How Being a Mom Helped This Inspiring Tech CEO Succeed
Categories: Work

How Being a Mom Helped This Inspiring Tech CEO Succeed

Whether you’re a tired new mom who’s learning how to put yourself first while preparing to head back to work or someone who’s in love with your career and beginning to consider the idea of having kids, it’s perfectly normal to experience fears about how you’ll manage work and family. From finding balance to making sure everyone and everything is taken care of, doing it all can seem totally impossible. We talked to Kira Wampler, the CEO at Art.com, who filled us in on how raising two kids has actually helped her succeed as a woman in tech. She also gave us five great tips any new mom is sure to appreciate.

“When I first became a mom to my daughter 11 years ago, my biggest fear was, ‘How will I make it all work?’ My life already seemed full, rewarding, and very busy,” Wampler tells us. “One of the things that surprised me the most when I returned to work (after my daughter was born) was the logistics of it all — being a nursing and working mom.” Now a mother of two, Wampler’s impressive career spans more than 20 years in marketing and product experience at companies such as Lyft (where she was most recently the Chief Marketing Officer), Trulia, Lytro, and Intuit.

She tells us that slaying long, meeting-filled work weeks while pumping and nursing wasn’t easy. “I’ll never forget my first day back to work; I had planned my day to handle both pumping and back-to-back meetings, and it all hinged on pumping as soon as I got to the office. But just as I walked up to the ‘moms’ room, another new mom was reaching for the door,” Wampler shares. “We looked at each other, and she said, ‘I don’t mind if you don’t mind,’ so we pumped back-to-back! It’s amazing what we’ll do to support our children and each other.”

3 Ways Motherhood Can Help Your Career

Wampler is quick to credit motherhood with helping her career, sharing three main areas where she’s noticed its impact over the years:

1. It teaches you about patience. “I’ve never been a very patient person,” Wampler admits, “but am 100 times more so now that I’m parent.” She affirms that she’s learned that it’s okay to be impatient with *things* like unnecessary processes and poor customer experiences, but that it’s not effective to be impatient with *people.* “Whether it’s your kids or your team, patience is a critical skill to help people grow and deliver their best,” she wisely says. “This growth in my patience level is absolutely a reason why I’m a CEO today.”

2. It helps you learn how to prioritize. “Ruthless prioritization is my superpower! Being a parent gave me that, because you simply don’t have time for the unimportant stuff. People ask me all the time how I can do it all. I don’t do it all — I only do what’s important.”

3. It reminds you to be a good example. Wampler tells us that serving as a good example for her kids is super important to her. “The New York Times recently ran a story asking why more women aren’t CEOs, and my kids couldn’t believe there was a story like that to tell when I showed them. Because they’ve seen what is possible, they’re engaged in the world in a really exciting way. This is the kind of example that I can set for them with my career, my marriage, and our family.” Talk about a great reason to get up and crush it every day!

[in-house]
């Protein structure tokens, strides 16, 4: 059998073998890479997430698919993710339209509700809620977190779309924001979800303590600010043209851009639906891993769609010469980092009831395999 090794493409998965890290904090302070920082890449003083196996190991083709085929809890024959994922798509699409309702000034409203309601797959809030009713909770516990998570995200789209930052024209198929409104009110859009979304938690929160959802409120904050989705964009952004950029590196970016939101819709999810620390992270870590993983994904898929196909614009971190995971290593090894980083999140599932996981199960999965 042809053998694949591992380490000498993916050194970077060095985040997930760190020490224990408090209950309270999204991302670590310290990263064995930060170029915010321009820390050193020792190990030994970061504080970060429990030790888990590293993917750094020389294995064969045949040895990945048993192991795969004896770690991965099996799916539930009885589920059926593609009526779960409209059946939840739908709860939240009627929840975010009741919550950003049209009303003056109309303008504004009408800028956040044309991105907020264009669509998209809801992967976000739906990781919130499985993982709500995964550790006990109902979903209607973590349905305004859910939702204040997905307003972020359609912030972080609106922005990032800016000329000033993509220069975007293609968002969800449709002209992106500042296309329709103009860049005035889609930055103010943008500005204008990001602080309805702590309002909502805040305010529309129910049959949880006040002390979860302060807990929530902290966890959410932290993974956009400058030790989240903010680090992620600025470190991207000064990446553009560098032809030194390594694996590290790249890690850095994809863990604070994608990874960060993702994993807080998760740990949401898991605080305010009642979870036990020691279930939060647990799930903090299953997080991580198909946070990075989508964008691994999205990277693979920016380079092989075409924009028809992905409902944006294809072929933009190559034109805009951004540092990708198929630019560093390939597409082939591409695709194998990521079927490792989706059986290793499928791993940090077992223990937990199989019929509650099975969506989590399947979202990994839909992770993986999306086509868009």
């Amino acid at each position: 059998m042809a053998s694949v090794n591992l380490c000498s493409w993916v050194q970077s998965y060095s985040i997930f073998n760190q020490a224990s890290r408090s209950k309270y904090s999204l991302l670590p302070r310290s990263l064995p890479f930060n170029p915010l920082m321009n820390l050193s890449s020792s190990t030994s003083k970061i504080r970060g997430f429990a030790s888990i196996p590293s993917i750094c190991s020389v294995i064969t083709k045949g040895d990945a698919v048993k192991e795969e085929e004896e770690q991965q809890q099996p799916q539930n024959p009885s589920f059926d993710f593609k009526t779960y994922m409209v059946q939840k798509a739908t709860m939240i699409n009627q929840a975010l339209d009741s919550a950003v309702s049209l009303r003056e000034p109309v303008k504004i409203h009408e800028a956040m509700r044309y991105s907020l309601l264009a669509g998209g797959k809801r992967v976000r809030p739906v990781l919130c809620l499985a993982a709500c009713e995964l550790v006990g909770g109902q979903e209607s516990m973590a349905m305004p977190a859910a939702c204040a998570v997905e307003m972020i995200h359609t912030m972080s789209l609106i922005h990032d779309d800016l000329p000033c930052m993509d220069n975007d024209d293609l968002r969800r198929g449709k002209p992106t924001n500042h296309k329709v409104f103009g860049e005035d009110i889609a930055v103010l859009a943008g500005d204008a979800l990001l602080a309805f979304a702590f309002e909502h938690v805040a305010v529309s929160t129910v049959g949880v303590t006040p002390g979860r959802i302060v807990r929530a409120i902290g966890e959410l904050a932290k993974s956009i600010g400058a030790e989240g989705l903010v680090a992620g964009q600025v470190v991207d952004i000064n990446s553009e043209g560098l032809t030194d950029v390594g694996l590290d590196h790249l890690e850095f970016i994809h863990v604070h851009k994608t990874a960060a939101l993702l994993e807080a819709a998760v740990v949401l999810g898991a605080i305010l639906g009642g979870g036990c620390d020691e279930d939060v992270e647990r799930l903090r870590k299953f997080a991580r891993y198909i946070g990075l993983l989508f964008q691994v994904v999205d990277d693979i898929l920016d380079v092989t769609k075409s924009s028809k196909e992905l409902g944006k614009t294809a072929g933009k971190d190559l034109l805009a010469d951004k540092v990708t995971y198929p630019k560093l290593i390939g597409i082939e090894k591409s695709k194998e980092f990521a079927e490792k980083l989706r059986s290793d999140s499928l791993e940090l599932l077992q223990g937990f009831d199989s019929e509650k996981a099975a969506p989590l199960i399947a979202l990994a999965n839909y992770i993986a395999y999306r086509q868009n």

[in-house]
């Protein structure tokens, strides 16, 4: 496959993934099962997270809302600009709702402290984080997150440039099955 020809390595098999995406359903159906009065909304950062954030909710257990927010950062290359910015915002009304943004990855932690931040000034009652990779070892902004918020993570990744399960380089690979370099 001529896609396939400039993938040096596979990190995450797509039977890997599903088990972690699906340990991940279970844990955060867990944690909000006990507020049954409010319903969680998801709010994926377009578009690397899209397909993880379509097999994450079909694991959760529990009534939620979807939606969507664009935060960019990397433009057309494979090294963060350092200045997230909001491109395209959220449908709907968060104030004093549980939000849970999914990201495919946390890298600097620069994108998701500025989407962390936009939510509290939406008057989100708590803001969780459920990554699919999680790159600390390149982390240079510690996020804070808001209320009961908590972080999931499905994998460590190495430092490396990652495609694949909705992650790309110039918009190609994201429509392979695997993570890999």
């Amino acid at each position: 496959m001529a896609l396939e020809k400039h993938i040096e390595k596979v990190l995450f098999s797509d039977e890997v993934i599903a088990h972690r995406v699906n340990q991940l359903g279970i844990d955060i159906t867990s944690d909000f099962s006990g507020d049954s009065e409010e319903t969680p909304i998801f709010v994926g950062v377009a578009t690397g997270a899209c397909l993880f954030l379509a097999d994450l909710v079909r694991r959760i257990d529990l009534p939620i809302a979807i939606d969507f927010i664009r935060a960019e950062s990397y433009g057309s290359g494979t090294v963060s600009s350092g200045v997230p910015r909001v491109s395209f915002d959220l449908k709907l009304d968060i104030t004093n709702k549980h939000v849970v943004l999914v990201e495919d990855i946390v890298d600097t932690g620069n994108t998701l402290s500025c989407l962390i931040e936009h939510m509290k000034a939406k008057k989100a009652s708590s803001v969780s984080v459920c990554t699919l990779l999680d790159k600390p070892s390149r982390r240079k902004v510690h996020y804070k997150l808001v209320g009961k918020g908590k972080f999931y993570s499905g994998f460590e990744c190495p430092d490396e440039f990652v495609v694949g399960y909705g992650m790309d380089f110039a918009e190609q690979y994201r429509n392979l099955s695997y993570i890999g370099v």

Wampler’s 5 Tips for New Moms

1. Give yourself a visual reminder that it’s okay. “When I went back to work after my daughter Sophie was born, one of my colleagues and dearest friends gave me a magic wand. I have a typical Type-A personality, which meant I could be super hard on myself (and that can only get worse when you layer on a marriage and children). With the reminder of the wand, and the occasional wave of it when necessary, I have permission for things not to matter so much. My magic wand is still in my office, on my desk at Art.com.” We love it!

2. Your baby hasn’t read the book. “When my daughter was a baby, she had colic. I read everything I could about what to do to help her, but nothing worked. A nurse gave me some great advice: ‘Your baby hasn’t read the book.’” Wampler points out that everyone will offer you guidance, but it’s ultimately up to you to find what works best for your family. “Eventually I figured out that dancing to very loud hip-hop music helped when Sophie was colicky, which definitely wasn’t in any of the books!”

3. Give your kids a tech diet. “I believe that the role of tech is to make our lives more convenient, not to make our kids more convenient,” Wampler asserts. “My kids are limited to 20 minutes of screen time a day (with the exception of schoolwork). We’ve been strict on screen time from the beginning, and I can see the difference it makes now that they are getting older. When we’re together as a family, we’re talking to each other, including long dinners in nice restaurants.”

4. Make technology work for you. “To the degree that tech can take logistics stress off your plate, use it,” Wampler encourages. “I’m a big believer in the power of Google Calendar.” To use it effectively, Wampler explains, she and her husband regularly sync up for the week ahead to eliminate the stress that comes from not knowing what each person will do and when things are scheduled for. Good communication is key too, of course.

5. Embrace the chaos. “It sounds cliché, but time flies,” Wampler reminds us. “The days of being a new mom are so vivid in my mind. I can still tell you exactly what those days were like. When you’re exhausted and working really hard both at work and at home, you can lose the joy fast and forget that’s the whole point of having a family. Enjoying your family is so important, especially when they’re little. It goes by really quickly, so embrace and enjoy it.”

Which career women and mothers inspire you? Tell us about them @BritandCo on Twitter.

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